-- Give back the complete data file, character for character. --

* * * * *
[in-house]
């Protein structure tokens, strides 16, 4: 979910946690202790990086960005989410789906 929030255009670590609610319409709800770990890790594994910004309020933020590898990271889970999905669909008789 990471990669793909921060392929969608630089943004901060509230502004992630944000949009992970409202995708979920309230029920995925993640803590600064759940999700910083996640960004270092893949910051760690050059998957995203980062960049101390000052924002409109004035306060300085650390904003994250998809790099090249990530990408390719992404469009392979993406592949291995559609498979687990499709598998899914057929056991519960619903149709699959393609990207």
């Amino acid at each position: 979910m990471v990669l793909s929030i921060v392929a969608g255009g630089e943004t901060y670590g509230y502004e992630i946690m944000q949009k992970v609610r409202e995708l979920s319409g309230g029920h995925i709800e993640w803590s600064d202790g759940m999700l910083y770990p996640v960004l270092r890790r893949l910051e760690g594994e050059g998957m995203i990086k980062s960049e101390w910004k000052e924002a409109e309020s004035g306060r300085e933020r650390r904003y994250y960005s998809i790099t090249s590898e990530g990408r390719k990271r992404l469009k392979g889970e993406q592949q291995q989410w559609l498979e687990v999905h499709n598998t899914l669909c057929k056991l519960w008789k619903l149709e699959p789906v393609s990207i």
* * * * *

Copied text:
[in-house]
């Protein structure tokens, strides 16, 4: 979910946690202790990086960005989410789906 929030255009670590609610319409709800770990890790594994910004309020933020590898990271889970999905669909008789 990471990669793909921060392929969608630089943004901060509230502004992630944000949009992970409202995708979920309230029920995925993640803590600064759940999700910083996640960004270092893949910051760690050059998957995203980062960049101390000052924002409109004035306060300085650390904003994250998809790099090249990530990408390719992404469009392979993406592949291995559609498979687990499709598998899914057929056991519960619903149709699959393609990207």
């Amino acid at each position: 979910m990471v990669l793909s929030i921060v392929a969608g255009g630089e943004t901060y670590g509230y502004e992630i946690m944000q949009k992970v609610r409202e995708l979920s319409g309230g029920h995925i709800e993640w803590s600064d202790g759940m999700l910083y770990p996640v960004l270092r890790r893949l910051e760690g594994e050059g998957m995203i990086k980062s960049e101390w910004k000052e924002a409109e309020s004035g306060r300085e933020r650390r904003y994250y960005s998809i790099t090249s590898e990530g990408r390719k990271r992404l469009k392979g889970e993406q592949q291995q989410w559609l498979e687990v999905h499709n598998t899914l669909c057929k056991l519960w008789k619903l149709e699959p789906v393609s990207i």